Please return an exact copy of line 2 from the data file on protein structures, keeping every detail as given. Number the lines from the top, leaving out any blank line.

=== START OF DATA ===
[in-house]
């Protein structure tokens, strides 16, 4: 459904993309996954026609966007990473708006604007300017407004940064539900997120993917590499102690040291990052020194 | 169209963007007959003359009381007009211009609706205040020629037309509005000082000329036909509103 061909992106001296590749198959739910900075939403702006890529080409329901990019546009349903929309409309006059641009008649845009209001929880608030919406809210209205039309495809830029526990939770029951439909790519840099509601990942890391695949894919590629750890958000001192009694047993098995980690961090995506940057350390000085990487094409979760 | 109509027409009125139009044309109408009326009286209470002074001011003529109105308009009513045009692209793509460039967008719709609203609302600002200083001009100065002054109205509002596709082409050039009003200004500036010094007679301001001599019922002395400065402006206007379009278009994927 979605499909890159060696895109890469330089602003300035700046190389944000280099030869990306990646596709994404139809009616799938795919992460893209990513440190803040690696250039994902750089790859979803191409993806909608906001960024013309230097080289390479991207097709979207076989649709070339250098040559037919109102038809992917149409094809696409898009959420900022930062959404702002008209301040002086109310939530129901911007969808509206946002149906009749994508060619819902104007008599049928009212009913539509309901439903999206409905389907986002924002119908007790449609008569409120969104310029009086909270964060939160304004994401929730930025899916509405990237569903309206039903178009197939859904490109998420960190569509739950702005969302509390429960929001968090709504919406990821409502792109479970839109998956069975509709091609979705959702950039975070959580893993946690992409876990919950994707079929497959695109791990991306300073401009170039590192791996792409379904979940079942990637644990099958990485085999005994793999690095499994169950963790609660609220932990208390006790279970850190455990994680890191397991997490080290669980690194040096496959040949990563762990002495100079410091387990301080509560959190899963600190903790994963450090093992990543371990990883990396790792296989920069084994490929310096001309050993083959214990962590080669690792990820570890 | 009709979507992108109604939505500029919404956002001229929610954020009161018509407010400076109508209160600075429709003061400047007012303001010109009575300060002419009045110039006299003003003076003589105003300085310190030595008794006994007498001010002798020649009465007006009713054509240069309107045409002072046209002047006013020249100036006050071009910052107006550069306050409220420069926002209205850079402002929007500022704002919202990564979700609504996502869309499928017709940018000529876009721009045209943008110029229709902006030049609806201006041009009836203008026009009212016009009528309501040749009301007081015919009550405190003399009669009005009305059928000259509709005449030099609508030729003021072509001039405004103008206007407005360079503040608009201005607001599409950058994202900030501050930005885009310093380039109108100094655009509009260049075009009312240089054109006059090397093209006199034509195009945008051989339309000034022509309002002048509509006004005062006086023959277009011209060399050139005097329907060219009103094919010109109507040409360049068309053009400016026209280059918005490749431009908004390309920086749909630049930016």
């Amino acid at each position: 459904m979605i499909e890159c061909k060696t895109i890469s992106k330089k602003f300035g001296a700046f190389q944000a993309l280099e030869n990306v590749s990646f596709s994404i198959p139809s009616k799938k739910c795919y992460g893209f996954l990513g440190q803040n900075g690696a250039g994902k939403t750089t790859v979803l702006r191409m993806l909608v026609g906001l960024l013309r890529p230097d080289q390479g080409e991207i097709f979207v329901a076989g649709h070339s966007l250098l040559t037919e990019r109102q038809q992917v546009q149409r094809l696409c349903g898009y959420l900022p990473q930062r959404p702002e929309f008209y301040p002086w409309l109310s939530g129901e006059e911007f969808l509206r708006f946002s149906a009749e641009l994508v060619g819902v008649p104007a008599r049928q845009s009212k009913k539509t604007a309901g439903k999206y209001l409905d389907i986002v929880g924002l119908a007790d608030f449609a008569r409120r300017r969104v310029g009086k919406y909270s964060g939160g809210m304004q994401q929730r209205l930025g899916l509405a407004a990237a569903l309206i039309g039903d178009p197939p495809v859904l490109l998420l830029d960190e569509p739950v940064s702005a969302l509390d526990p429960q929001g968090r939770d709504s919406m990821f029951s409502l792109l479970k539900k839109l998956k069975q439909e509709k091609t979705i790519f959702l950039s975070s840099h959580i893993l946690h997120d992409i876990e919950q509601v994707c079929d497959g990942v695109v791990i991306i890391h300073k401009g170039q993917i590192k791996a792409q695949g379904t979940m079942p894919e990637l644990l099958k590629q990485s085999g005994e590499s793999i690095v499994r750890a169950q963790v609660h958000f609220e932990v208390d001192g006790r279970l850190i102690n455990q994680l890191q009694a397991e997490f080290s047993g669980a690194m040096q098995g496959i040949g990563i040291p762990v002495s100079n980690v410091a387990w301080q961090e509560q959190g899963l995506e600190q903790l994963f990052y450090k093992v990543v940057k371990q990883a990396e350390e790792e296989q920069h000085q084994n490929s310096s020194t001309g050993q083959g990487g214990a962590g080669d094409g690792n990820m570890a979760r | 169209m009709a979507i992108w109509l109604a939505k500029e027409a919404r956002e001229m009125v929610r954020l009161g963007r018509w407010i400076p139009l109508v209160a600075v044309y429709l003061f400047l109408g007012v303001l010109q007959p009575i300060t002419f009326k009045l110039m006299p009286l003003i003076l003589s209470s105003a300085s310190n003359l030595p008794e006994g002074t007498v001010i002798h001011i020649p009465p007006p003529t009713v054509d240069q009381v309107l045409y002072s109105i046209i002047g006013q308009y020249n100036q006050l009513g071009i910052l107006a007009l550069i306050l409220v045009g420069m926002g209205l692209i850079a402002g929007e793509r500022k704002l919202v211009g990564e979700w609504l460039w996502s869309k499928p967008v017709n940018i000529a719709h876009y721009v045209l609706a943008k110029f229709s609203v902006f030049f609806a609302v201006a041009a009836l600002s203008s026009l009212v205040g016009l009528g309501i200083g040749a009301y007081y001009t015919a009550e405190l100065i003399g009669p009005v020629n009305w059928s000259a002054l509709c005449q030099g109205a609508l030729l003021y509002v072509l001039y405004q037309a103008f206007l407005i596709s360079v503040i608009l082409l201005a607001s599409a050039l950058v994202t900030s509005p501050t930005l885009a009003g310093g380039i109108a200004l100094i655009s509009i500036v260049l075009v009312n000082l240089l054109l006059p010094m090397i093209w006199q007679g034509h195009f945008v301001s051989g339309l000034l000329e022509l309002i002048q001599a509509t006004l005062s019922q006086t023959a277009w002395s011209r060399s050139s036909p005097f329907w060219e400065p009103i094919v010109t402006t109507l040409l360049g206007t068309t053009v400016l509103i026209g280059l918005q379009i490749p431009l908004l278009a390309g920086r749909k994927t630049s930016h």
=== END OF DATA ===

């Protein structure tokens, strides 16, 4: 459904993309996954026609966007990473708006604007300017407004940064539900997120993917590499102690040291990052020194 | 169209963007007959003359009381007009211009609706205040020629037309509005000082000329036909509103 061909992106001296590749198959739910900075939403702006890529080409329901990019546009349903929309409309006059641009008649845009209001929880608030919406809210209205039309495809830029526990939770029951439909790519840099509601990942890391695949894919590629750890958000001192009694047993098995980690961090995506940057350390000085990487094409979760 | 109509027409009125139009044309109408009326009286209470002074001011003529109105308009009513045009692209793509460039967008719709609203609302600002200083001009100065002054109205509002596709082409050039009003200004500036010094007679301001001599019922002395400065402006206007379009278009994927 979605499909890159060696895109890469330089602003300035700046190389944000280099030869990306990646596709994404139809009616799938795919992460893209990513440190803040690696250039994902750089790859979803191409993806909608906001960024013309230097080289390479991207097709979207076989649709070339250098040559037919109102038809992917149409094809696409898009959420900022930062959404702002008209301040002086109310939530129901911007969808509206946002149906009749994508060619819902104007008599049928009212009913539509309901439903999206409905389907986002924002119908007790449609008569409120969104310029009086909270964060939160304004994401929730930025899916509405990237569903309206039903178009197939859904490109998420960190569509739950702005969302509390429960929001968090709504919406990821409502792109479970839109998956069975509709091609979705959702950039975070959580893993946690992409876990919950994707079929497959695109791990991306300073401009170039590192791996792409379904979940079942990637644990099958990485085999005994793999690095499994169950963790609660609220932990208390006790279970850190455990994680890191397991997490080290669980690194040096496959040949990563762990002495100079410091387990301080509560959190899963600190903790994963450090093992990543371990990883990396790792296989920069084994490929310096001309050993083959214990962590080669690792990820570890 | 009709979507992108109604939505500029919404956002001229929610954020009161018509407010400076109508209160600075429709003061400047007012303001010109009575300060002419009045110039006299003003003076003589105003300085310190030595008794006994007498001010002798020649009465007006009713054509240069309107045409002072046209002047006013020249100036006050071009910052107006550069306050409220420069926002209205850079402002929007500022704002919202990564979700609504996502869309499928017709940018000529876009721009045209943008110029229709902006030049609806201006041009009836203008026009009212016009009528309501040749009301007081015919009550405190003399009669009005009305059928000259509709005449030099609508030729003021072509001039405004103008206007407005360079503040608009201005607001599409950058994202900030501050930005885009310093380039109108100094655009509009260049075009009312240089054109006059090397093209006199034509195009945008051989339309000034022509309002002048509509006004005062006086023959277009011209060399050139005097329907060219009103094919010109109507040409360049068309053009400016026209280059918005490749431009908004390309920086749909630049930016």